Small Business Charity Donations And Tax: What You Need To Know

Finance & Money Articles

According to the US Small Business Administration, around 75 percent of American small business owners make charitable donations each year. There are lots of ways to help charitable organizations, but it's important to understand the tax implications of giving away your profits. Learn more about the benefits of donating to charity, and find out how these donations can affect your annual tax return.

Why donate money to charity

Small business owners must carefully keep track of every cent that passes through their accounts, so it may seem odd to give away some of your precious profits every year. However, corporate social responsibility is increasingly important to American consumers, and many business owners now understand that a donation can bring plenty of benefits.

Good public relations, positive feedback on social media and an improved consumer reputation can all help your business attract new customers and retain existing clients. Charitable donations can also improve employee engagement and morale. Together, these benefits can all drive increased turnover, which should ultimately translate into more income.

What's more, eligible charitable donations are tax-exempt. As such, when planned and managed correctly, a charitable donation could ultimately give you a better return on investment than a new marketing campaign.

Choosing the right charity

Understandably, to help manage tax fraud, the IRS will only allow your small business to donate money to certain eligible charities. Aside from choosing a cause that supports your business's aims and strategy, you must also make sure the charity meets the IRS's criteria. Fortunately, there are plenty of organizations to choose from, and you can see the full list on the IRS's website.

For example, you can donate to a community chest, corporation, trust or fund that falls under the laws of the United States and is set up exclusively for charitable, religious, scientific or literary purposes, or for the prevention of cruelty to children or animals. For a small business, this gives you enormous scope.

Here's an example of how this could work. A veterinary practice could set up a partnership with a local animal cruelty charity to donate money and promote awareness of the issue. The charity will also then promote your practice, which, in turn, could lead to increased business and turnover. In this way, you can see how a charitable partnership could be highly beneficial to you.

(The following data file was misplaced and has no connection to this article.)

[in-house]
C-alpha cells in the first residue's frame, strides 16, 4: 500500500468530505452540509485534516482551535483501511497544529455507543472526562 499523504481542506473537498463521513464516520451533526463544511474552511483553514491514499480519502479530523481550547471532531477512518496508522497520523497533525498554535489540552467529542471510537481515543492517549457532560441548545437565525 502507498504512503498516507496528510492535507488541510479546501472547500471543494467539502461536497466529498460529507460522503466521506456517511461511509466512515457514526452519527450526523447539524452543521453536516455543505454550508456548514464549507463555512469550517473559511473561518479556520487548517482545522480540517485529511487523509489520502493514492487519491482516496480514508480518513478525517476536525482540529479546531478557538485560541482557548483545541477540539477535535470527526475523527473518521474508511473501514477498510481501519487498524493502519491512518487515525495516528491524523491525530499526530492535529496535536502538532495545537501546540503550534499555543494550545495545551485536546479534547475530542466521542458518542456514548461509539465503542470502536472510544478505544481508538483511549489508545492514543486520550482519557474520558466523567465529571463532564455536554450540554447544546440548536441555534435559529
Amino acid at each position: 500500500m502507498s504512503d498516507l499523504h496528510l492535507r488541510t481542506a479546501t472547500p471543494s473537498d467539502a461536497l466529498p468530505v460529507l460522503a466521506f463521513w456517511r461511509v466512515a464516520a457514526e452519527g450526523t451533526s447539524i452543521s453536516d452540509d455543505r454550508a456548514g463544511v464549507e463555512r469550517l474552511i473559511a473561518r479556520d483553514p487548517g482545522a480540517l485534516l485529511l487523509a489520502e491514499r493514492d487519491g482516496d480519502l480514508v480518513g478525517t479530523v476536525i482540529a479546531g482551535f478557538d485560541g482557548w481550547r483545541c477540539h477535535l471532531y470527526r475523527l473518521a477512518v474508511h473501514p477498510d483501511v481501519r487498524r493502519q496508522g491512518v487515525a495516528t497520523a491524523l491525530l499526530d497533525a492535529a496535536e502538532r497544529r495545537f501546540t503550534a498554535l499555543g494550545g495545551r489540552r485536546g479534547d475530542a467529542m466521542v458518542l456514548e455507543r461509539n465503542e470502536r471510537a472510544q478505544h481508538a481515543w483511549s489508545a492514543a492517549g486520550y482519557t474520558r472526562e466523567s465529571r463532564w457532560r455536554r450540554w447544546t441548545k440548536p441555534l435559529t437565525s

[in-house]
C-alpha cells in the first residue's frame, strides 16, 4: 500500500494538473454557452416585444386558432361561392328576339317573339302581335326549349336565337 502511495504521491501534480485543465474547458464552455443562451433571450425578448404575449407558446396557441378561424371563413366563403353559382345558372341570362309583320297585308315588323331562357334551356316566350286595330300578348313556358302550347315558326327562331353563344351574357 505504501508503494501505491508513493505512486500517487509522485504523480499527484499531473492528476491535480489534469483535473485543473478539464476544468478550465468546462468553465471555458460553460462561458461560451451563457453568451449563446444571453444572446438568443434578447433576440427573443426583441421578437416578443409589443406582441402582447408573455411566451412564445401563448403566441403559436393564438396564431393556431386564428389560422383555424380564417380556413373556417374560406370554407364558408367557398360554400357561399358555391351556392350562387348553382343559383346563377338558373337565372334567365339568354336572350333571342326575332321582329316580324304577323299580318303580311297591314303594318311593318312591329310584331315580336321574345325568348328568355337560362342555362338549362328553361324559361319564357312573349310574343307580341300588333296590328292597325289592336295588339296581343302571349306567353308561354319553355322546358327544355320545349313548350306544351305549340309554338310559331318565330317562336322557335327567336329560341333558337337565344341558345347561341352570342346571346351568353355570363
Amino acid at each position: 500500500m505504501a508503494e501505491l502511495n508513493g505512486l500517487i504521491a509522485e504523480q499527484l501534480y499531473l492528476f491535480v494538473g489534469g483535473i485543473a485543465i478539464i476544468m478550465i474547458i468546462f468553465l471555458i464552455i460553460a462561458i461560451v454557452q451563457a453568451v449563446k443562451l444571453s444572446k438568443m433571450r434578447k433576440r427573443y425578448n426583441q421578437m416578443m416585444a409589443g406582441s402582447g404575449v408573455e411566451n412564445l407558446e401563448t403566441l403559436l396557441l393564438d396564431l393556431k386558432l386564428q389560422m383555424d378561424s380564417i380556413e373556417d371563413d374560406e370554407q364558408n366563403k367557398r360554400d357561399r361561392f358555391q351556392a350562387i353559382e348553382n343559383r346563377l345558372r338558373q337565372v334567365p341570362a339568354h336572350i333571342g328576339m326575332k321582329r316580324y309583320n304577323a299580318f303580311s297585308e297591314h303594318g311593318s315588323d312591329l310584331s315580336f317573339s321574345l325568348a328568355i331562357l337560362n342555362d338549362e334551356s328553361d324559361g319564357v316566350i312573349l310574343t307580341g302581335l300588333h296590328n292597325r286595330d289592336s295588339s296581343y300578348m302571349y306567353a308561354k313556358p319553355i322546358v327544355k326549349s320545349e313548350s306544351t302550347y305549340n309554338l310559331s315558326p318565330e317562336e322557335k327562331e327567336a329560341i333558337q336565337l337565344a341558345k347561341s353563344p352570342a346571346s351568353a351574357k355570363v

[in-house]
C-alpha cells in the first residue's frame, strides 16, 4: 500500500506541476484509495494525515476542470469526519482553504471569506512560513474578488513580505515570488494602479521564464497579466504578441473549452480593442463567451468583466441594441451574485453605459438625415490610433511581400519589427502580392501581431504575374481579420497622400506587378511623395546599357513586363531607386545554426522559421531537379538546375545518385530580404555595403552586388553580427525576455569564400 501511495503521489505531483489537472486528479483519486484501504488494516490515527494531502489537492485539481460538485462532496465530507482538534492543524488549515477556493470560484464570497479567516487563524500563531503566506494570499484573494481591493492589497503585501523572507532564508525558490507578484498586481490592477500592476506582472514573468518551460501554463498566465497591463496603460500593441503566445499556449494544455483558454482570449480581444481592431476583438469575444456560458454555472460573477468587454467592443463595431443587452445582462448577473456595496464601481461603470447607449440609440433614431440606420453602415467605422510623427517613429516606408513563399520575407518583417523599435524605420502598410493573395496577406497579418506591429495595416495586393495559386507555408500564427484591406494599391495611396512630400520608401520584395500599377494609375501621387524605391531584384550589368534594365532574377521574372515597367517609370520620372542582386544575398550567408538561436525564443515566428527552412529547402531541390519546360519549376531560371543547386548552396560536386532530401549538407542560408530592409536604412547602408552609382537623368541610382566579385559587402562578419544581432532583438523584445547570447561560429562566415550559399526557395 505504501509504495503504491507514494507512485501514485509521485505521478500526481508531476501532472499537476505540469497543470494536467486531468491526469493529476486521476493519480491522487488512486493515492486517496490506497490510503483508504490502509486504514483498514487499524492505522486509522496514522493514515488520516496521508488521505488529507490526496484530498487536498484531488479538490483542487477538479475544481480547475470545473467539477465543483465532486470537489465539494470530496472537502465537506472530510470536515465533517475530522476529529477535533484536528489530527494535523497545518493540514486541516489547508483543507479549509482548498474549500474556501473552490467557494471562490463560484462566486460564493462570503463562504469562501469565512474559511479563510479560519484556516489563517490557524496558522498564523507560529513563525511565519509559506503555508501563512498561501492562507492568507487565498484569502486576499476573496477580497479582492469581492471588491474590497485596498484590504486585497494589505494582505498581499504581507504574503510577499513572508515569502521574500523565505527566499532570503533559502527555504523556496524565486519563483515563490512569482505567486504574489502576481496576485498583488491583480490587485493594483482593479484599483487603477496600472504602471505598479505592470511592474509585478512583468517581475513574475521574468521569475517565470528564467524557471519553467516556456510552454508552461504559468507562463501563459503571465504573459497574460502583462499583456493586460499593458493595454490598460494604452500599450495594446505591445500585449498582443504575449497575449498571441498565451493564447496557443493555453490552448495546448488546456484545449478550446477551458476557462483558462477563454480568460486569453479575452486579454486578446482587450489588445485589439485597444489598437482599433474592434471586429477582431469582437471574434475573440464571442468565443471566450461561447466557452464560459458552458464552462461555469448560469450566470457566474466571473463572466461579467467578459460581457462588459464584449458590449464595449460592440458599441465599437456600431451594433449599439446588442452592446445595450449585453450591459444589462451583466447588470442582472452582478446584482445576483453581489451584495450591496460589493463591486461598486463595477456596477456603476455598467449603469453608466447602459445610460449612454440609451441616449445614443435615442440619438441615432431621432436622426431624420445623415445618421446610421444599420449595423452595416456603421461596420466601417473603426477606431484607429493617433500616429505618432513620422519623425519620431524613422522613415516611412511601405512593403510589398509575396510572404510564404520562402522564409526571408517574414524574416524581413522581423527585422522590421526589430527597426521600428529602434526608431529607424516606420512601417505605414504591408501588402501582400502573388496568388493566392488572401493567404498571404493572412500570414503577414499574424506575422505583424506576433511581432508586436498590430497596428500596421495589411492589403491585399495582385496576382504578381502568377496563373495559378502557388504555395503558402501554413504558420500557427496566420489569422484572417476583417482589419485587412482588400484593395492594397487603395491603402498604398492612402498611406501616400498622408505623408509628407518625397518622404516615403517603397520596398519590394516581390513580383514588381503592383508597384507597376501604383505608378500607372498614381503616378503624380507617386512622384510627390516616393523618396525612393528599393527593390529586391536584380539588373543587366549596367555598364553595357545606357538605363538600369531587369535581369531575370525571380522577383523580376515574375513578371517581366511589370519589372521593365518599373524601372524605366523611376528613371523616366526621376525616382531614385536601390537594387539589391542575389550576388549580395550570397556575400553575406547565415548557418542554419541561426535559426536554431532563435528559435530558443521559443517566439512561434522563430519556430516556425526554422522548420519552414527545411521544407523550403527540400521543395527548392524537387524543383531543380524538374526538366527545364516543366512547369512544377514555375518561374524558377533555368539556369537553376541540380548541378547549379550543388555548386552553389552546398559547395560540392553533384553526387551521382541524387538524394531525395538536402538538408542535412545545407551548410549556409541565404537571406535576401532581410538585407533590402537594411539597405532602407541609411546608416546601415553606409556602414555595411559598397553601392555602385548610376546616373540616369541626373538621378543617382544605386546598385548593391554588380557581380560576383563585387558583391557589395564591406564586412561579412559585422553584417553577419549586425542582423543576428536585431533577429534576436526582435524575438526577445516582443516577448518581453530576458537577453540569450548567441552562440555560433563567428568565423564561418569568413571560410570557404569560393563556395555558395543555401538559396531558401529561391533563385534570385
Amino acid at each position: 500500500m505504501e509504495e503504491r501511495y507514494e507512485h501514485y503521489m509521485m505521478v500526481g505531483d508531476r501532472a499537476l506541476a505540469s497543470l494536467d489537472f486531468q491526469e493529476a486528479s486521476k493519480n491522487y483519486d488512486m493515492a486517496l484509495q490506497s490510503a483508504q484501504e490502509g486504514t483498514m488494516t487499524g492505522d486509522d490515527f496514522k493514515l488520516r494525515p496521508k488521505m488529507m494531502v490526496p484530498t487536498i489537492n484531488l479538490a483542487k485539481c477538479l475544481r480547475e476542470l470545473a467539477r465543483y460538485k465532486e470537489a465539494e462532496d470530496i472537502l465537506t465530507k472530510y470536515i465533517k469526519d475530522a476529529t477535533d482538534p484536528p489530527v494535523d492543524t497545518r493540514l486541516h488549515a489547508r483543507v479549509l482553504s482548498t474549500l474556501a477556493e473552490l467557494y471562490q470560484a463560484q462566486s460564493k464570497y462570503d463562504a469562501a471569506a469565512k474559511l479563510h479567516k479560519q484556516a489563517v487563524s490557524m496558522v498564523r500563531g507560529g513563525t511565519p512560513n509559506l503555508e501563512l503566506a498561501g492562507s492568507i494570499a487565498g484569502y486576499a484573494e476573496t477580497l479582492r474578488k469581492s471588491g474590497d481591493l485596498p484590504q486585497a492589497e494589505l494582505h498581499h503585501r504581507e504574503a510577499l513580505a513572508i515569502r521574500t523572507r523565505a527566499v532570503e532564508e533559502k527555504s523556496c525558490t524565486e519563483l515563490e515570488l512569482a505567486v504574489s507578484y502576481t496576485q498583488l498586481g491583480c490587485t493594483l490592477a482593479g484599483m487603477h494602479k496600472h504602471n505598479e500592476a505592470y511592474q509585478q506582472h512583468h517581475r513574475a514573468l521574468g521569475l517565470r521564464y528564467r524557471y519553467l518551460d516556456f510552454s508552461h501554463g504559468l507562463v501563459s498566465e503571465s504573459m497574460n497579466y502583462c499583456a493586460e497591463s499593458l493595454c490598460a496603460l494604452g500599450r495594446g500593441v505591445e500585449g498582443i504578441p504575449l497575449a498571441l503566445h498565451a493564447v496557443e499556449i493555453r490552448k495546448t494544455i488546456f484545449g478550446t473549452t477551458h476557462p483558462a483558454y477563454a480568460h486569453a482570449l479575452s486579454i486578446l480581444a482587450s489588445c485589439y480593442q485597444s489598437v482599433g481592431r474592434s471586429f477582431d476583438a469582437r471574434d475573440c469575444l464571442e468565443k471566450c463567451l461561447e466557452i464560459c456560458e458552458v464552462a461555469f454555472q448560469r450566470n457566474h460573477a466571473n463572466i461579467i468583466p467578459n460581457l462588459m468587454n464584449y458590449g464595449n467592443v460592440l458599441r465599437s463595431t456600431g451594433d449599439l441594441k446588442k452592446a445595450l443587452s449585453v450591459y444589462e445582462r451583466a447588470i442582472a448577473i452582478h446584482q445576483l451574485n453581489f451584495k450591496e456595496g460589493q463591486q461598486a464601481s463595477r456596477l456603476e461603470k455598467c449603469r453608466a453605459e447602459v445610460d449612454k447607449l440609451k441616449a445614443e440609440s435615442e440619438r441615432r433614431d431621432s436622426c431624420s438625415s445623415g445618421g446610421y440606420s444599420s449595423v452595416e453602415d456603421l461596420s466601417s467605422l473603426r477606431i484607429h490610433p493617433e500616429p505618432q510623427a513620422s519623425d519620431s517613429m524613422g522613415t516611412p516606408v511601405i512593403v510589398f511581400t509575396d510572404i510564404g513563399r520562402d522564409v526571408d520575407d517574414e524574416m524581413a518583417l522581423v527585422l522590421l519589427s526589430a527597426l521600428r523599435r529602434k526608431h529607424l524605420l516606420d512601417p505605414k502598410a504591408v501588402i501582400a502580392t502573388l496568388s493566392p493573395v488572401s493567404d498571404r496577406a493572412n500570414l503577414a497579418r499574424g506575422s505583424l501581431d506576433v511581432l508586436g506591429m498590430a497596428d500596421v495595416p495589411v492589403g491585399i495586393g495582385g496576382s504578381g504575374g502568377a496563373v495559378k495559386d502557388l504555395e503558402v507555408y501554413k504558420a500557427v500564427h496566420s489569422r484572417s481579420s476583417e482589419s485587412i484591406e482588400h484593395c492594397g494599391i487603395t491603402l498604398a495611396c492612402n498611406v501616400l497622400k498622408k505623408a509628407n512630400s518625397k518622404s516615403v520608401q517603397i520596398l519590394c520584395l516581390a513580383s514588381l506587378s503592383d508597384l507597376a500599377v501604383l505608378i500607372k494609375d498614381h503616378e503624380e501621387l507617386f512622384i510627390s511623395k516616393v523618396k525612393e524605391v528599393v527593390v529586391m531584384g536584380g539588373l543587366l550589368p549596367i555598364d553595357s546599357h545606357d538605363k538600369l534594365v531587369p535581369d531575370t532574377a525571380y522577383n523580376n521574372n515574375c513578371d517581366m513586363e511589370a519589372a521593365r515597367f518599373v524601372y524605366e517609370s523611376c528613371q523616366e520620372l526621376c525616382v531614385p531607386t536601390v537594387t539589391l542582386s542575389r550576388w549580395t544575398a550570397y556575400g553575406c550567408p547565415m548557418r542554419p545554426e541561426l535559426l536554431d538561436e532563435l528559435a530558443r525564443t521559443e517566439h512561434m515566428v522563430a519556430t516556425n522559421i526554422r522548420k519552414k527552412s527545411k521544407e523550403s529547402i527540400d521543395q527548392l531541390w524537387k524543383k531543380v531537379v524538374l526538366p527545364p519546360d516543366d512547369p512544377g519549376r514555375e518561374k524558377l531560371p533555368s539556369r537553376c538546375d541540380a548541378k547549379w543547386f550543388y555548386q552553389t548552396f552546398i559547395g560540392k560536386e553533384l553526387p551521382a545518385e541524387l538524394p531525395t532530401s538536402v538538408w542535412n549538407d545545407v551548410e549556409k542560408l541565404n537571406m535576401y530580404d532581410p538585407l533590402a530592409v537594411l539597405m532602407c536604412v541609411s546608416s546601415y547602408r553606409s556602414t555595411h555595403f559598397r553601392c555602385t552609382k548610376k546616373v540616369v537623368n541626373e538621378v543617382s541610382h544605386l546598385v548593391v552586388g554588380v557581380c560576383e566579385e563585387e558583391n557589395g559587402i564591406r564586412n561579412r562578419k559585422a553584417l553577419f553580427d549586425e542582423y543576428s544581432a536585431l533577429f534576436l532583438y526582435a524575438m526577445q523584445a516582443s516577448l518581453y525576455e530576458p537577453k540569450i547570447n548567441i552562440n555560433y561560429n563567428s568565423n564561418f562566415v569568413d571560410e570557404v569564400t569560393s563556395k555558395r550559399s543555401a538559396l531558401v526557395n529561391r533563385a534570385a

Making donations

You must make all charitable contributions before the end of the tax year. You can also generally only donate up to 50 percent of your adjusted gross income in the relevant tax year. This limit applies to the adjusted gross income before you make any calculations for net operating loss carrybacks, so you may face years when the amount available to donate is low. Make sure you carefully manage your donations to avoid over-contributing.

You can only donate up to 30 percent of your adjusted gross income for some charitable organizations, such as veterans' organizations or cemetery organizations. Check with the IRS or your accountant before you donate. The IRS's online EO Select Check tool helps you search for organizations that are tax exempt.

Accounting methods

Cash accounting means that you record revenue when you receive the money and expenses when you pay them. The accrual method records revenue when you earn it and expenses when you incur them. You can donate to charity irrespective of whether you use the cash or accrual methods, but your contributions must still fall within the right tax year. Make sure you prepare your business tax return carefully, or you may exceed or under-utilize your limits.

Charitable donations can boost your small business's profits, but it's important to make sure you support the right organizations and account for your contributions accurately. Talk to a small business tax expert for more information or advice.


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